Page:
In this article, we present our in-depth analysis of a malicious Microsoft Excel document (.xlm format) that we found in the wild. We show how existing open source tools can be utilized to carve out interesting artifacts. During our analysis, we also point out some tool limitations and present our solution to closing the gap. Ultimately, our goal is to orchestrate the carving of as many artifacts as possible, for robust threat detection and prevention.
Within the last few years, security researchers have released several different toolsets that leverage Microsoft's PowerShell in an offensive role, including PowerSploit, Posh-SecMod, UnmanagedPowerShell, and PowerShell-AD-Recon. These were all fantastic tools but lacked consistency and interoperability.
This is where Empire changed everything.
In our previous entry of the Ex Machina series, we gave a broad overview of how machine learning is used in computer security, and briefly mentioned some of the techniques that InQuest is utilizing to apply the insights gained by our artificial co-workers. Today, we’re going to take a deeper dive into two of our classifiers, Random Forests (RF) and Gradient Boosting (GB), and discuss some of their interesting findings. As Gradient Boosting is more a subtype of Random Forest, rather than an entirely separate algorithm in and of itself, we’ll just be given an explanation of RF algorithms; GB forests add a few more high-level mathematical calculations to how they construct and uses their trees.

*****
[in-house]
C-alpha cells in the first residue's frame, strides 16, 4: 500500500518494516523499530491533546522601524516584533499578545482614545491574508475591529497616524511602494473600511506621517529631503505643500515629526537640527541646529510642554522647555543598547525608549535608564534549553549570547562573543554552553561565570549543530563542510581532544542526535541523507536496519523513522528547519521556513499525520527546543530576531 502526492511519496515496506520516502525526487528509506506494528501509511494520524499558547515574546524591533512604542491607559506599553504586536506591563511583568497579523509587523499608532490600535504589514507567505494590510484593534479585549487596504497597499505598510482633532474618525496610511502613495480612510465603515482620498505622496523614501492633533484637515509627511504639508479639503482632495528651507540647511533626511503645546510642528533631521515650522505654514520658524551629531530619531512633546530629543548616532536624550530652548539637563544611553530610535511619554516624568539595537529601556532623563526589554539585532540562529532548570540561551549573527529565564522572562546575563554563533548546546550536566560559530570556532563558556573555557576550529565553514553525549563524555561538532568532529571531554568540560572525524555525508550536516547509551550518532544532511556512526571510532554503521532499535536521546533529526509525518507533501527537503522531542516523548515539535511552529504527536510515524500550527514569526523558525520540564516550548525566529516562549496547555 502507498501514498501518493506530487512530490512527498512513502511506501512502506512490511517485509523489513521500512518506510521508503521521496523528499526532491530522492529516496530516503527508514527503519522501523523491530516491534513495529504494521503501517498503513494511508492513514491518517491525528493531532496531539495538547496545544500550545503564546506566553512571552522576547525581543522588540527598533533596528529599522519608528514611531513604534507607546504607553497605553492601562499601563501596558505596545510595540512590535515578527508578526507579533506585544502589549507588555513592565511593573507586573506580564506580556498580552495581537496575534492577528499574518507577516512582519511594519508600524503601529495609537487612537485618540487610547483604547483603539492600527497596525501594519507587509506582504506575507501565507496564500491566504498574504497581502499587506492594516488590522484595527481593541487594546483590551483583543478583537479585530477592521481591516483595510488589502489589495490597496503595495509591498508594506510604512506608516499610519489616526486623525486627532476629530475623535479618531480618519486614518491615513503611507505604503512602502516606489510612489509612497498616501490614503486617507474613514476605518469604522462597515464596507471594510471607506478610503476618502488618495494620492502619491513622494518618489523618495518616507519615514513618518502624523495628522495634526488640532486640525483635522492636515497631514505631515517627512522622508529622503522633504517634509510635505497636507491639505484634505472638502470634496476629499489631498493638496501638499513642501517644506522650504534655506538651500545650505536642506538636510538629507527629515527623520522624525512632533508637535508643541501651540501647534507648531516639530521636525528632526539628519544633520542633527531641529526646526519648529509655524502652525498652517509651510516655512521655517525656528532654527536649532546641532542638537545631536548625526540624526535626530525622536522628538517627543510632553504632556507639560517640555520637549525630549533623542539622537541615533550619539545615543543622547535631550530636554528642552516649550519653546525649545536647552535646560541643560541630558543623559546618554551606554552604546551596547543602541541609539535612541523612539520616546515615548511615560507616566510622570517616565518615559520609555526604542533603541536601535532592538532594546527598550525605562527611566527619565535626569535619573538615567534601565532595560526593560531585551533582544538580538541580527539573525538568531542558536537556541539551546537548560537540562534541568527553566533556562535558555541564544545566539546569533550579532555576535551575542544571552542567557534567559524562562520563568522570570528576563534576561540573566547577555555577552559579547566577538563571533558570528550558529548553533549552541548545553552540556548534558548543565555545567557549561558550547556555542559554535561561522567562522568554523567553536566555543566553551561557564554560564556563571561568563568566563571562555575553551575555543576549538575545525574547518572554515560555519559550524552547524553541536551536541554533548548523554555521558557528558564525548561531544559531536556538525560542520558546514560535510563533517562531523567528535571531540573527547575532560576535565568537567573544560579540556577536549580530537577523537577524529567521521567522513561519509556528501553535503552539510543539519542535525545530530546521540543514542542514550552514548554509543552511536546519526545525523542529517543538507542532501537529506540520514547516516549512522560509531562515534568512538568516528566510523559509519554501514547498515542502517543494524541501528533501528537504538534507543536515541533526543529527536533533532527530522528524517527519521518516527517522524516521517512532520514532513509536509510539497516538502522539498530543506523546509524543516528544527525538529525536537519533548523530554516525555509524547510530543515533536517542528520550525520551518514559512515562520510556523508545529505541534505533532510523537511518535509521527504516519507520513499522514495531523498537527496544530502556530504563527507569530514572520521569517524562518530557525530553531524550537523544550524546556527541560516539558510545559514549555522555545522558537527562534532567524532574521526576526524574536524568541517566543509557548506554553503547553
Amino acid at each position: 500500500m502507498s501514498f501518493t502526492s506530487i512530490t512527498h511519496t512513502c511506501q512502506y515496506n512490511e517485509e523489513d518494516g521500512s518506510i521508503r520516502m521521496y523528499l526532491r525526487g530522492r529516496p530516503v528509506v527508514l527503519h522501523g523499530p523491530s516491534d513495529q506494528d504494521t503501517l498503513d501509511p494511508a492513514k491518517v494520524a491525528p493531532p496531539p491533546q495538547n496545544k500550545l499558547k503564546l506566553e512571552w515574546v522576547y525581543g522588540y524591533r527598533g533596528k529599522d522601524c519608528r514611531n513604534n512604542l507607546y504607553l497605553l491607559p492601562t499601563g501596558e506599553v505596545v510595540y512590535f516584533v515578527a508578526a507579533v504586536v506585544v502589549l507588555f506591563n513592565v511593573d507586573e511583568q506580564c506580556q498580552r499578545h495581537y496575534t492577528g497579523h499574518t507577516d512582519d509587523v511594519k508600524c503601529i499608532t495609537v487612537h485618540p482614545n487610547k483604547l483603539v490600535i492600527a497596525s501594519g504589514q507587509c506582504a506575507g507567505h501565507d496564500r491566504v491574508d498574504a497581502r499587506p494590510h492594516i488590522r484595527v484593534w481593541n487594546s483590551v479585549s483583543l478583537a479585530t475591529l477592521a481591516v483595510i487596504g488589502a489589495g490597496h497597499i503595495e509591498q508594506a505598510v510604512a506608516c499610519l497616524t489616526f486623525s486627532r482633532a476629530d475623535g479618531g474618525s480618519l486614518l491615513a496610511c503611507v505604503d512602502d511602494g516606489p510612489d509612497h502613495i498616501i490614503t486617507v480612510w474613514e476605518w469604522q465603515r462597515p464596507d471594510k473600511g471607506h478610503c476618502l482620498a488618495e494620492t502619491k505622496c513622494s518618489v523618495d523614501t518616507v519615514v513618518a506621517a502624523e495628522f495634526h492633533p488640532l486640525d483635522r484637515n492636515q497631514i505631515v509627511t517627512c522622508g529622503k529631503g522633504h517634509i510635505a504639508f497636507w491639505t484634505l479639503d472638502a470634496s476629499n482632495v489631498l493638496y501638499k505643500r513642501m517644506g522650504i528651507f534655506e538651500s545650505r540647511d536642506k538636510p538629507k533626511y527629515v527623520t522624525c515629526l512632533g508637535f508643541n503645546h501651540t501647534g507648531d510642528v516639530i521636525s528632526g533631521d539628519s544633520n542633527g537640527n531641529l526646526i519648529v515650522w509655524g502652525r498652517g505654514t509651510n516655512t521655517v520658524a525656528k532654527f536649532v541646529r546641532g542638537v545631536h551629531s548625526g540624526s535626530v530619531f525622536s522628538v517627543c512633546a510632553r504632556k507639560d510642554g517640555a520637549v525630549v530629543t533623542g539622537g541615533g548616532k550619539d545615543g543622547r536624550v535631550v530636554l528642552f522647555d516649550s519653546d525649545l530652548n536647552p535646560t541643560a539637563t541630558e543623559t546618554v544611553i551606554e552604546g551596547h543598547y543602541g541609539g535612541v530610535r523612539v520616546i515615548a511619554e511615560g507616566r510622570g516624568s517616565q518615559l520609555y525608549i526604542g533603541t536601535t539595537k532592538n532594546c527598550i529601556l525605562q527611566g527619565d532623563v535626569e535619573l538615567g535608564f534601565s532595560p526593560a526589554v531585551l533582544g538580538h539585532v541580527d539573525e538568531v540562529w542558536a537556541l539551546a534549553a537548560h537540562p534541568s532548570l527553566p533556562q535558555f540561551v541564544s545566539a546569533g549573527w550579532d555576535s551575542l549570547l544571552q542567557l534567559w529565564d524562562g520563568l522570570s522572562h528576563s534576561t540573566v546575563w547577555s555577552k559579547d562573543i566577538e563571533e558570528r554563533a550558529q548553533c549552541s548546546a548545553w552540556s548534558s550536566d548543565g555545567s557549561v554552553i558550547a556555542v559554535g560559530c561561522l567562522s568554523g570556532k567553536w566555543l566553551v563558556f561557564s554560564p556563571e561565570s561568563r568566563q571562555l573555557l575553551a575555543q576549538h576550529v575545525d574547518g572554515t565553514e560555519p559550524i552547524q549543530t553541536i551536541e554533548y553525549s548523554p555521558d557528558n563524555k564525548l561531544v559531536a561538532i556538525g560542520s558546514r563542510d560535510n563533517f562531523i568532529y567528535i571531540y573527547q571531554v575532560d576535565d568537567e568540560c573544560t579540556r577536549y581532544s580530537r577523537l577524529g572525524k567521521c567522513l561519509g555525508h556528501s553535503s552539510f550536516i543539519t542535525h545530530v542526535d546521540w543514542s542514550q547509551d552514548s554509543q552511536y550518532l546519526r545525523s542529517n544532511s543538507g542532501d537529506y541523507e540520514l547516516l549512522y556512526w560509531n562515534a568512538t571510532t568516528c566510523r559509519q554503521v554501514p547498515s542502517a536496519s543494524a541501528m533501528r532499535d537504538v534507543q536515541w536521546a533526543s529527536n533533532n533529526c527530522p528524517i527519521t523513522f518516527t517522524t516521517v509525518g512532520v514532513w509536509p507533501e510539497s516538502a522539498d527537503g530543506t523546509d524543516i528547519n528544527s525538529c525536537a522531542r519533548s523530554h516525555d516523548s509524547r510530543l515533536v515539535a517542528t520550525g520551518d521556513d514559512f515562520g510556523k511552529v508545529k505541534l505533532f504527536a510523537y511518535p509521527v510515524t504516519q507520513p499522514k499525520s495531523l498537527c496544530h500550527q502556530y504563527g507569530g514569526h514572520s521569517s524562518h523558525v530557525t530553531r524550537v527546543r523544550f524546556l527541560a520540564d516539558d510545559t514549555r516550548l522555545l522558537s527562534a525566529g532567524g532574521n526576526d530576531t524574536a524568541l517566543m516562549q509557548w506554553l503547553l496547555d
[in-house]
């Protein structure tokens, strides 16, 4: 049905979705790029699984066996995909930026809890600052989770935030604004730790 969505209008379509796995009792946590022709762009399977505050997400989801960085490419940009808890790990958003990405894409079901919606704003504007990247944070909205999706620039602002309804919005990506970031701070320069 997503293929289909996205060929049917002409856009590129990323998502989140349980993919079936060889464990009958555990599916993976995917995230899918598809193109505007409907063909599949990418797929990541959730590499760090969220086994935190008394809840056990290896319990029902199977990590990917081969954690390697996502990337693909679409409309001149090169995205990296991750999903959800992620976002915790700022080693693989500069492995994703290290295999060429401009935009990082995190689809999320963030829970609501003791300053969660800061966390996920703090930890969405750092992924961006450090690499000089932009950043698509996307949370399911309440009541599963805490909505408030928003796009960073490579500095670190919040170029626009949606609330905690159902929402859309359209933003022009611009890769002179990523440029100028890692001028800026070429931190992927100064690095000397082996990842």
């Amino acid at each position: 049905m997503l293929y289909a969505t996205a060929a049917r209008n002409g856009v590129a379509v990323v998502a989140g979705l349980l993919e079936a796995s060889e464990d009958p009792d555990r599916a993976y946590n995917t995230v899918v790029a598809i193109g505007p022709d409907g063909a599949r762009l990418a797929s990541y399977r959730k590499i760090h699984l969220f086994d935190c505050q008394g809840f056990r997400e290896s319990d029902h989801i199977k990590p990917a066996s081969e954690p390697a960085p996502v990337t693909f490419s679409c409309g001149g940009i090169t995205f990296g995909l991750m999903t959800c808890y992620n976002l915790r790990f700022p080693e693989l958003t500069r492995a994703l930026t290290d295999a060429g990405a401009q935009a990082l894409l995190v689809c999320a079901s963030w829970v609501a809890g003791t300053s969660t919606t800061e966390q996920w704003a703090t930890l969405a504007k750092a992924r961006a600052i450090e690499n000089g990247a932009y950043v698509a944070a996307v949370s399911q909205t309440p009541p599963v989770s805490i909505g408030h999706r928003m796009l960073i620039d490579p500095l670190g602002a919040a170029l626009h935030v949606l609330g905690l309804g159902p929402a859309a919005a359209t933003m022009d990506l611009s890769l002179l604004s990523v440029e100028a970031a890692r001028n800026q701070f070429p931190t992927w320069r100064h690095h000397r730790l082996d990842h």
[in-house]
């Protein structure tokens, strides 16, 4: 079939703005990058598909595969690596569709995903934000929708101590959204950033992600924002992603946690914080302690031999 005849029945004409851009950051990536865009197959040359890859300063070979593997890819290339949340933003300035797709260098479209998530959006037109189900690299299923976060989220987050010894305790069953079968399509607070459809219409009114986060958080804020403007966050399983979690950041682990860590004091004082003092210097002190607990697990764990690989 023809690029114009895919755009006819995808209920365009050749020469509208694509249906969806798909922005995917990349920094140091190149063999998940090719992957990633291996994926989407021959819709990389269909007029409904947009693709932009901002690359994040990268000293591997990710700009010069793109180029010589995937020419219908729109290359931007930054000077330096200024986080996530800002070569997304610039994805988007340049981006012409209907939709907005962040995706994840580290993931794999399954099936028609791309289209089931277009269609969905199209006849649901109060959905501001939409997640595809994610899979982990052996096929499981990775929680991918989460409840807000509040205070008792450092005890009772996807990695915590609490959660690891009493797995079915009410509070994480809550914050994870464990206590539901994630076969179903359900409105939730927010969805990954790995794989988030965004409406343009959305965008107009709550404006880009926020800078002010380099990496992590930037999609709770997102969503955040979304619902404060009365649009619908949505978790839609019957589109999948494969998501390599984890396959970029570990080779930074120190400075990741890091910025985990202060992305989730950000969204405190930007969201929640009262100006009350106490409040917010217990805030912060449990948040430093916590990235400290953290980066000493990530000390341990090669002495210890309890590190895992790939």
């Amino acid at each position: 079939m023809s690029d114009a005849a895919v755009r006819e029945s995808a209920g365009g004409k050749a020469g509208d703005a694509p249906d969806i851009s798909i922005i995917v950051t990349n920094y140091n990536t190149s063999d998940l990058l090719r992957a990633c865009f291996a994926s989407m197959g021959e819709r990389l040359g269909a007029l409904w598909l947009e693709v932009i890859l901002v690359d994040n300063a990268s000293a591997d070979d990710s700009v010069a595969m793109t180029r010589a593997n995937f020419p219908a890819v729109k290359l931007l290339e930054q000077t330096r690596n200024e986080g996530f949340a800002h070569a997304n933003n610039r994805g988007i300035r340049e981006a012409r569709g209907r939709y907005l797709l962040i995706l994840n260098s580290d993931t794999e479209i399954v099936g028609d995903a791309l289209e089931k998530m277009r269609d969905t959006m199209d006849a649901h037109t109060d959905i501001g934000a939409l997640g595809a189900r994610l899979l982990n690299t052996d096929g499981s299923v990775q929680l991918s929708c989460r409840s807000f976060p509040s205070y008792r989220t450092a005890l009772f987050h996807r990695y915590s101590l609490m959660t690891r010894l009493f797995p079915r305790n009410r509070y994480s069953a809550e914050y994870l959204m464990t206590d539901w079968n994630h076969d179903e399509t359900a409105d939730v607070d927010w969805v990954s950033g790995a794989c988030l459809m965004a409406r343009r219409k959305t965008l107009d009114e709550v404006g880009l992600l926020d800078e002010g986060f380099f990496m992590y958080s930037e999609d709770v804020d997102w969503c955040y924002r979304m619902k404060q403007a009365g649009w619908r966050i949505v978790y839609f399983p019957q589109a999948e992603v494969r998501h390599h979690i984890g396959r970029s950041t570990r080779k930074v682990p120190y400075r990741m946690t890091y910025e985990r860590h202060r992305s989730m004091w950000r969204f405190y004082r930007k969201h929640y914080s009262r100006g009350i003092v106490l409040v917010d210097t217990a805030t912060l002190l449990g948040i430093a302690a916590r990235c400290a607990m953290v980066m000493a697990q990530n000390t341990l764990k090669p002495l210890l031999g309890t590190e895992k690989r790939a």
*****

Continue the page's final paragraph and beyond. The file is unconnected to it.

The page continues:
Here at InQuest, YARA is among the many tools we use to perform deep-file inspection, with a fairly extensive rule set. InQuest operates at line speed in very high-traffic networks, so these rules need to be fast.
This blog post is the second in a series discussing YARA performance notes, tips, and hacks.
Since its introduction by WheelGroup in 1995, signature-based detection has been a staple of antivirus software. Now, over twenty years later, it seems that it’s reached the limits of its usefulness. In 2016, the Webroot Threat Report published that, thanks to a large spike in the usage of polymorphic, or self-altering, code, 94% of malware that year was found to be unique, having only been encountered once. This is a trend that has only been continuing into 2018, and, like shaking an Etch-A-Sketch, with every shift in form taken by a malicious file, all work done on defining its characteristics becomes obsolete. We at InQuest have found a robust solution to this problem via the use of generalized, heuristic signatures that work together to give an overall likelihood of a file’s potential maliciousness, but such signatures can be difficult and unintuitive to create.